Image courtesy of fimoculous on flickr

Wow! It’s happened. (They said it would.)

Wow! It’s happening right now. (It’s everywhere I go.)

And wow! It’s going to go on happening far into the future.

English has gone global, and is being used much more today as a lingua franca (between non-native speakers), than as a native language (between native speakers), or as a foreign language (between native speakers and non-native speakers).

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How to reflect on how we teach

Young woman using laptop on park benchJulietta Schoenmann, a language teacher and teacher trainer with over twenty years’ experience, considers ways in which teachers can reflect on how they teach.

As professionals who care about our students and the quality of the lessons we prepare and deliver, we do from time to time want to explore certain aspects of our practice in more depth. One way of doing this is by carrying out an action research project. ‘Project’ makes it sound rather grand and formal but it doesn’t have to be as inaccessible as it sounds. Classroom-based research is simply a method for finding out more about teaching and learning which then, in theory, makes you a better teacher and also helps your students become better learners. So how do you go about doing it?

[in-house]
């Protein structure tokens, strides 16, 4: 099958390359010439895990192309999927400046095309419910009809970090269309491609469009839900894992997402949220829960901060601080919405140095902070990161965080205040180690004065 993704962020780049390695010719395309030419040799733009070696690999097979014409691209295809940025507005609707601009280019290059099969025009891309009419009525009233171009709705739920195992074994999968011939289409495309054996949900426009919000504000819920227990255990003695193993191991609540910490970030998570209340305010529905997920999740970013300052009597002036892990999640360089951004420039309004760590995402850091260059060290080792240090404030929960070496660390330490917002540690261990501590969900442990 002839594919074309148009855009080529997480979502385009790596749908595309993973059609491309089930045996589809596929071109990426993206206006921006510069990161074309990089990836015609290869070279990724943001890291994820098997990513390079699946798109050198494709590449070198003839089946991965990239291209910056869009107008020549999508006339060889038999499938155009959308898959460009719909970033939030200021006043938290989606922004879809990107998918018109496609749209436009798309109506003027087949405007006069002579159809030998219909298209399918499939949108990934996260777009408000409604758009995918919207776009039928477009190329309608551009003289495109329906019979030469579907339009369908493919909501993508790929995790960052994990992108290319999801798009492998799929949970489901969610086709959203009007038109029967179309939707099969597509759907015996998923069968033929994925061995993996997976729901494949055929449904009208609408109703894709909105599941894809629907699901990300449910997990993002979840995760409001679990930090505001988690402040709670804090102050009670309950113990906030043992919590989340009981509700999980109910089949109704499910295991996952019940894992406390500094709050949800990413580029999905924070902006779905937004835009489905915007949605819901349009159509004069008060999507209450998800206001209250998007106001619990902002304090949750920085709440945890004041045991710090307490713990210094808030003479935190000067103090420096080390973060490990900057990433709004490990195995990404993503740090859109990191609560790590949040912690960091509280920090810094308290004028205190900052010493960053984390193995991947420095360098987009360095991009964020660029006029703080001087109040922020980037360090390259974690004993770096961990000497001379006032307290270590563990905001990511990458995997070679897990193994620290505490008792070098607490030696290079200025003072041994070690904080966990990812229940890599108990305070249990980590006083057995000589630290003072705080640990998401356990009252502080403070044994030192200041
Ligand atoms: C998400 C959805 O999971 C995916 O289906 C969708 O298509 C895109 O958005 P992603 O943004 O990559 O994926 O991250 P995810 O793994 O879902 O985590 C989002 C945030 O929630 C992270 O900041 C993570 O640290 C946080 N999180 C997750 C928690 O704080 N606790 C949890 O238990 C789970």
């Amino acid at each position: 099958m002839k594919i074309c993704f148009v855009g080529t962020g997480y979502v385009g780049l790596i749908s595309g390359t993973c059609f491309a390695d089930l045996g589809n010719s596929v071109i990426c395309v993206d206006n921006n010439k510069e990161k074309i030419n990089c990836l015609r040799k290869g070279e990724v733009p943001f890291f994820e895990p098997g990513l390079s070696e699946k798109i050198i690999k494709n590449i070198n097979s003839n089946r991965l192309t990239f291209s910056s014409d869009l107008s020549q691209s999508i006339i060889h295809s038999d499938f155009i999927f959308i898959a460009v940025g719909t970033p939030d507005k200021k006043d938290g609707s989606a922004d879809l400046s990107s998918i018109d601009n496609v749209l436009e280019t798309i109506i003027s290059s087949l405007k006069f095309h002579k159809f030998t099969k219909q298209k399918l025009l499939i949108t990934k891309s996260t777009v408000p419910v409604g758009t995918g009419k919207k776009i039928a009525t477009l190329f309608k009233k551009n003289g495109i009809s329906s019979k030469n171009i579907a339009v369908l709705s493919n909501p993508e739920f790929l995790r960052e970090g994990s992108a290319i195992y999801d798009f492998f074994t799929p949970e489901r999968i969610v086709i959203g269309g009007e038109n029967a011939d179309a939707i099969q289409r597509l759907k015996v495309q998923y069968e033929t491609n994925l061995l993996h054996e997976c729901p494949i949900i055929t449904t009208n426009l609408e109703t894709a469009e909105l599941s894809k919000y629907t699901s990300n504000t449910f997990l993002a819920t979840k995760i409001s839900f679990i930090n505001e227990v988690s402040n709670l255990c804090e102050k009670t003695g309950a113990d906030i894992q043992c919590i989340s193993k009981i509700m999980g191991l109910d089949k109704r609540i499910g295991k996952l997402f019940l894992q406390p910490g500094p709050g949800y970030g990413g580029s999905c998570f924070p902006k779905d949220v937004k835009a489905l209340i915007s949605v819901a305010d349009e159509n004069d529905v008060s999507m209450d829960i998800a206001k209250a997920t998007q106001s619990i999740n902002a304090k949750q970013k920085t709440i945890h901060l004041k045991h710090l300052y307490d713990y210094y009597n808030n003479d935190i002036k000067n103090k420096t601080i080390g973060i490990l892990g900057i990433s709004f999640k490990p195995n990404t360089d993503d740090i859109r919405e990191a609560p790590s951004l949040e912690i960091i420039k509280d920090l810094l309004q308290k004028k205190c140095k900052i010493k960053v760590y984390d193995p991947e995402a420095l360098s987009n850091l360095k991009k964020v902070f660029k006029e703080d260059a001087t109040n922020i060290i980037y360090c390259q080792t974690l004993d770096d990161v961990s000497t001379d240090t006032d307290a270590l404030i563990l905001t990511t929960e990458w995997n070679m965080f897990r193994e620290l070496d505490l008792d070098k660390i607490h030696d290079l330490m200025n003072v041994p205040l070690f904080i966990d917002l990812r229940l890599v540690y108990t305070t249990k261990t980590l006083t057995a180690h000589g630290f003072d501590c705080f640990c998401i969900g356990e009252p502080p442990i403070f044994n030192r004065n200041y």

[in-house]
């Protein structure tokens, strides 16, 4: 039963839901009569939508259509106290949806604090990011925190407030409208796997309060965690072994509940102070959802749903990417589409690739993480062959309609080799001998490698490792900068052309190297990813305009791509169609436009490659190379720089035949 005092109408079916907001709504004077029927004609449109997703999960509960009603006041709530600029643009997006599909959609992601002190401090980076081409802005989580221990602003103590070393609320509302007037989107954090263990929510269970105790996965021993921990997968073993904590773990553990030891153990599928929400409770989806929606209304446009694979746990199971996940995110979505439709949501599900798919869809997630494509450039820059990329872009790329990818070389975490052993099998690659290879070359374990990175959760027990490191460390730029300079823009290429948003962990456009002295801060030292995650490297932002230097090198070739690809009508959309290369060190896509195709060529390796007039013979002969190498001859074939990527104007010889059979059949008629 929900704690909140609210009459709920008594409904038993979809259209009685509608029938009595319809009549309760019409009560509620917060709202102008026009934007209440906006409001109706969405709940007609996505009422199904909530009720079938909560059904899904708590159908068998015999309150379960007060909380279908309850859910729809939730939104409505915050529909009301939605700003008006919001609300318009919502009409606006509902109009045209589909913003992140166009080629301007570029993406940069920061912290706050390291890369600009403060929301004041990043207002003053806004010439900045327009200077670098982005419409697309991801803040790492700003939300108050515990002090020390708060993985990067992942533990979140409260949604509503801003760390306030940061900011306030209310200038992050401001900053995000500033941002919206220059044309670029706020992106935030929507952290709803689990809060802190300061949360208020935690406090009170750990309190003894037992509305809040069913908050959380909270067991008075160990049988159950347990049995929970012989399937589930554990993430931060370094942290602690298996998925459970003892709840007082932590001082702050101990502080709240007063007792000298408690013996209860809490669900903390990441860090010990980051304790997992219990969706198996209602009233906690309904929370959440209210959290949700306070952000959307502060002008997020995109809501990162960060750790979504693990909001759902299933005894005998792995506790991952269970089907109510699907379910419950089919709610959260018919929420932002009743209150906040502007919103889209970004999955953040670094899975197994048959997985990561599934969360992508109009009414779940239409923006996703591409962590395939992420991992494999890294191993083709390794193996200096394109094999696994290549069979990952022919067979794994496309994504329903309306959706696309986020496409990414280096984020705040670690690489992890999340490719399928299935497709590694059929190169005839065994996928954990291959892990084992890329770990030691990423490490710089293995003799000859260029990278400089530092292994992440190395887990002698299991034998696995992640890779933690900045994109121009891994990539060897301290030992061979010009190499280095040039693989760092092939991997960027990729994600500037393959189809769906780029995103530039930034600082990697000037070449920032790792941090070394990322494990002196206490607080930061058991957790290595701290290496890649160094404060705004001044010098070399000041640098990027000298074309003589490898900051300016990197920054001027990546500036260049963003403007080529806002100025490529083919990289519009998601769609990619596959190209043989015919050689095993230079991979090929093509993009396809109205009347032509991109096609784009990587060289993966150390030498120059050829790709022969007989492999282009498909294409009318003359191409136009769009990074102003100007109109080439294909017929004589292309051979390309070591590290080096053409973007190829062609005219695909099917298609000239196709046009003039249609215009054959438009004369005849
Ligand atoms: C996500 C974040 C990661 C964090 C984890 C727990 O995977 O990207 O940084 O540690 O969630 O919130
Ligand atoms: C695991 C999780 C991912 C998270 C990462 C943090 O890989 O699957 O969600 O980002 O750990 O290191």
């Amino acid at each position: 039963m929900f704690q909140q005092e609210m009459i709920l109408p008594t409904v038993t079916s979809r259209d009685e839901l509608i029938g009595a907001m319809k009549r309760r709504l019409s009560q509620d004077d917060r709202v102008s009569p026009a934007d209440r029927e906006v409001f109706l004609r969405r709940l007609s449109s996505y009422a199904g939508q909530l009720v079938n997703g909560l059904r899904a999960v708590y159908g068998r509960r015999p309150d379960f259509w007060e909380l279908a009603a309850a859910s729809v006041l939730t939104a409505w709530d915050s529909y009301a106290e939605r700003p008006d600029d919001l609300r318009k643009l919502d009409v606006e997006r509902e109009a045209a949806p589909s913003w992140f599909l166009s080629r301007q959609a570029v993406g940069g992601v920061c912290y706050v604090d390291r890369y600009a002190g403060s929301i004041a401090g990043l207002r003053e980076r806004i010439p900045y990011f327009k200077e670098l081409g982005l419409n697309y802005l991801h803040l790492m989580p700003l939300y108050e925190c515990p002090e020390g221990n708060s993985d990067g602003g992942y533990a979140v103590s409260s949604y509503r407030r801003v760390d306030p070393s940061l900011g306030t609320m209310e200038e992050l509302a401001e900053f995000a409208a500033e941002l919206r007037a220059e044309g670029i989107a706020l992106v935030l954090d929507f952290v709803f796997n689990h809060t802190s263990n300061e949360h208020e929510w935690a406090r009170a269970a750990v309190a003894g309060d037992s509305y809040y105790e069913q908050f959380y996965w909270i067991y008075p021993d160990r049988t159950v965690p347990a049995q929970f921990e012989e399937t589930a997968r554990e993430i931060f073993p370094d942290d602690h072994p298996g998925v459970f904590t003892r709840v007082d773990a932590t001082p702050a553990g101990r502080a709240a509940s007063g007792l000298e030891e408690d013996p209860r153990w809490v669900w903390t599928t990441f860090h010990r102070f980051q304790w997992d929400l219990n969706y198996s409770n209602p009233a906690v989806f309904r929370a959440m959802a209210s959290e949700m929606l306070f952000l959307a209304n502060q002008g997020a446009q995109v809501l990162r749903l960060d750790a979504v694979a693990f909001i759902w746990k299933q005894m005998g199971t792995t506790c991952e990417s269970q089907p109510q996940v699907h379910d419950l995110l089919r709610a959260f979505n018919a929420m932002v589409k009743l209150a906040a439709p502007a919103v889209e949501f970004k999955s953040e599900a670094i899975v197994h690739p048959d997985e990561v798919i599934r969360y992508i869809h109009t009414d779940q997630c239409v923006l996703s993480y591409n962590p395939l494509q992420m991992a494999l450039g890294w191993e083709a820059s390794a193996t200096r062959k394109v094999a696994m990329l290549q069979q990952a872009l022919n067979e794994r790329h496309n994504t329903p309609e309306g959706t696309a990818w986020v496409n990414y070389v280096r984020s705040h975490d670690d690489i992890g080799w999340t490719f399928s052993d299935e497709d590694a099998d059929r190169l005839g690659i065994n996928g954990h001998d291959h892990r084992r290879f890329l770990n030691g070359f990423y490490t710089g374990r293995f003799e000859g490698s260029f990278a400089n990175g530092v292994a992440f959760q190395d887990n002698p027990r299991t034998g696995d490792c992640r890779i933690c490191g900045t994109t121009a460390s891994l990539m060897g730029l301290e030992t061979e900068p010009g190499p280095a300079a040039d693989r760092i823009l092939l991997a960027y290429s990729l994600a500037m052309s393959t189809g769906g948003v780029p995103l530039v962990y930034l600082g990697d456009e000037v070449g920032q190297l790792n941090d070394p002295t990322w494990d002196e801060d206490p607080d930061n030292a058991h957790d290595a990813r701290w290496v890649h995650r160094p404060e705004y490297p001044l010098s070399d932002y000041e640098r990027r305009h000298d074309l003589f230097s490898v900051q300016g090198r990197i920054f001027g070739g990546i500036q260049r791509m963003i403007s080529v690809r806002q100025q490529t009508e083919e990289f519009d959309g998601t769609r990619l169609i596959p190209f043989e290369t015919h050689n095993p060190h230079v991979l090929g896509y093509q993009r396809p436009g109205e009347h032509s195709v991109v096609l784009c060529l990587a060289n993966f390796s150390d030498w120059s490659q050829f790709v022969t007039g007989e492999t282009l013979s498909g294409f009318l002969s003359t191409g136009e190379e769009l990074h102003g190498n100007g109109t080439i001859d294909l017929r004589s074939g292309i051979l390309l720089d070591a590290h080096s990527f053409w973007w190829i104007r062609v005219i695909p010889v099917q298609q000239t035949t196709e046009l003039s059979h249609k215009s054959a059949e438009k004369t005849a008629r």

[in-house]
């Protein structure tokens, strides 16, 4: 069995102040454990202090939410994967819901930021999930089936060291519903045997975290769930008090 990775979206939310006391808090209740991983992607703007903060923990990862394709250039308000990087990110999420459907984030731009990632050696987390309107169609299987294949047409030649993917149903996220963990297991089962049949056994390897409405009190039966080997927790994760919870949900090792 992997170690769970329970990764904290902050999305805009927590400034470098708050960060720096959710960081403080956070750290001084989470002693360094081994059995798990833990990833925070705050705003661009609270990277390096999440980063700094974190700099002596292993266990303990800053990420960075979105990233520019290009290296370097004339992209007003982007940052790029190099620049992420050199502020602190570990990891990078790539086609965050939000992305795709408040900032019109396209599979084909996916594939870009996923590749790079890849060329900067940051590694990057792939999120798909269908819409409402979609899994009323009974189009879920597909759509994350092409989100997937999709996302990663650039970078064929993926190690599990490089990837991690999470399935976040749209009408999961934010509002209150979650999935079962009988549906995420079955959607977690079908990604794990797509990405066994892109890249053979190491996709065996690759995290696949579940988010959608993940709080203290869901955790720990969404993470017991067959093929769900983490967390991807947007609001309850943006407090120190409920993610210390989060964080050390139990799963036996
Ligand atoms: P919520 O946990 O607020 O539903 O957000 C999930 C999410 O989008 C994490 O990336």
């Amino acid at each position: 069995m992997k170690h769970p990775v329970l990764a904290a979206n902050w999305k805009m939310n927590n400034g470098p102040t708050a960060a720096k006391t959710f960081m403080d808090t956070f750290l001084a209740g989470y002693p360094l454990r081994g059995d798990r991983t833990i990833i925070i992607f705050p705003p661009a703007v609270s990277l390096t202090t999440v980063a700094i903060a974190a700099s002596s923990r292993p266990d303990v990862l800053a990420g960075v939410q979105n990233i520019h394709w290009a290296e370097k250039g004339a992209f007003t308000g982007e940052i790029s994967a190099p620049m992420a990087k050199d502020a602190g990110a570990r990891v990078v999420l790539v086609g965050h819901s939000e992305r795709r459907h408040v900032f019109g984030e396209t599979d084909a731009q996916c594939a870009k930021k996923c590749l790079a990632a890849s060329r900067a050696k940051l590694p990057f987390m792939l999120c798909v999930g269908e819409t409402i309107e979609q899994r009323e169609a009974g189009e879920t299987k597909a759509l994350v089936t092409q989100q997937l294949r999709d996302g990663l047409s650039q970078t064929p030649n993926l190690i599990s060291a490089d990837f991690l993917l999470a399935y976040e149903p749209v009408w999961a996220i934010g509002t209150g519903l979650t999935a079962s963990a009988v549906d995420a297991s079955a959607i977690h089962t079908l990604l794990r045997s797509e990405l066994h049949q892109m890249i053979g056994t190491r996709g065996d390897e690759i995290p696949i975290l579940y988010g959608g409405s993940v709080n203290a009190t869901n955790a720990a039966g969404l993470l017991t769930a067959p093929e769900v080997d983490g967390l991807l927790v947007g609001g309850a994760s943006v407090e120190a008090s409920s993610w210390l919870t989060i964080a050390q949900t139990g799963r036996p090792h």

On your own

There are loads of things you can do by yourself which reveal plenty about you as a teacher – your attitude to your work and your students, your role in the classroom, your management techniques, your lesson planning abilities, etc. The first thing you need to do is think about which aspect of your lessons you want to research. Looking through any pages of the New English File Teacher’s Book can get you thinking about areas that deserve attention:

  • How effectively do you present new grammar structures?
  • How helpful are your techniques for explaining new vocabulary?
  • Do you provide adequate feedback on students’ performance?
  • Do you set up and conclude activities in a logical and engaging way?

It’s helpful to write down some questions to get you started so that you have a focus to work with. Let me give you an example from my own teaching.

A little while ago I wanted to find out how effective my instructions were with pre-intermediate group and decided to record my lesson. The digital recording device I used was nice and discreet so it wasn’t distracting for students in class. I was able to stop and start it whenever I wanted (rather than waste time on footage that wasn’t that helpful to me, such as groups doing a writing task). I set aside time a few days later to listen to what I’d captured.